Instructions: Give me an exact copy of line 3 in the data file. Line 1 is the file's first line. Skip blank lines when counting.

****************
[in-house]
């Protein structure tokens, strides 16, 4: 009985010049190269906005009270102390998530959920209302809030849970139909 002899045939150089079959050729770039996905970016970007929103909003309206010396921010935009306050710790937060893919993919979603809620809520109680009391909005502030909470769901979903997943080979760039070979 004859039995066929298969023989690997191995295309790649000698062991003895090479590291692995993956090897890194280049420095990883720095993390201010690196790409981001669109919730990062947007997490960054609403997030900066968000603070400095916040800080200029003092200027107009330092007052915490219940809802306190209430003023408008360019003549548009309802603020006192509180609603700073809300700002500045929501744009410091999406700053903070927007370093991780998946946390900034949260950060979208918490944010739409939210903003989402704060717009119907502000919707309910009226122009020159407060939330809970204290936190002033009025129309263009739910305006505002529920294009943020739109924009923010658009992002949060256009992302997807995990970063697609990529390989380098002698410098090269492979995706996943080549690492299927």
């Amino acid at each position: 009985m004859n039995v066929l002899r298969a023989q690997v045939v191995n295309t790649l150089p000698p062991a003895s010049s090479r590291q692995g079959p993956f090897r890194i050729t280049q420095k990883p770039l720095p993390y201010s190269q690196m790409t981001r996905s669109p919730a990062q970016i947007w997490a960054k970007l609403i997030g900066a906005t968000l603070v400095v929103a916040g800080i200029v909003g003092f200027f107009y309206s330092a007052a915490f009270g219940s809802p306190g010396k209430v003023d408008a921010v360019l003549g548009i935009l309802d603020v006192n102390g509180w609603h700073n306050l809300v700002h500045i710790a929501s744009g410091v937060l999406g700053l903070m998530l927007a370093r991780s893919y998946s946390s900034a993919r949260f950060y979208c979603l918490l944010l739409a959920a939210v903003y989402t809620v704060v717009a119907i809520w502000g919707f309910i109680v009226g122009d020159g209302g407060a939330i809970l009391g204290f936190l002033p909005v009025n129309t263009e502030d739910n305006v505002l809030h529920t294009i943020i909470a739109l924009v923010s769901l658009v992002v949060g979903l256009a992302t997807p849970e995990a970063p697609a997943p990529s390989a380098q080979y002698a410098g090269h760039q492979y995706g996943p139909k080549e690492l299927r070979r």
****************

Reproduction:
């Amino acid at each position: 009985m004859n039995v066929l002899r298969a023989q690997v045939v191995n295309t790649l150089p000698p062991a003895s010049s090479r590291q692995g079959p993956f090897r890194i050729t280049q420095k990883p770039l720095p993390y201010s190269q690196m790409t981001r996905s669109p919730a990062q970016i947007w997490a960054k970007l609403i997030g900066a906005t968000l603070v400095v929103a916040g800080i200029v909003g003092f200027f107009y309206s330092a007052a915490f009270g219940s809802p306190g010396k209430v003023d408008a921010v360019l003549g548009i935009l309802d603020v006192n102390g509180w609603h700073n306050l809300v700002h500045i710790a929501s744009g410091v937060l999406g700053l903070m998530l927007a370093r991780s893919y998946s946390s900034a993919r949260f950060y979208c979603l918490l944010l739409a959920a939210v903003y989402t809620v704060v717009a119907i809520w502000g919707f309910i109680v009226g122009d020159g209302g407060a939330i809970l009391g204290f936190l002033p909005v009025n129309t263009e502030d739910n305006v505002l809030h529920t294009i943020i909470a739109l924009v923010s769901l658009v992002v949060g979903l256009a992302t997807p849970e995990a970063p697609a997943p990529s390989a380098q080979y002698a410098g090269h760039q492979y995706g996943p139909k080549e690492l299927r070979r």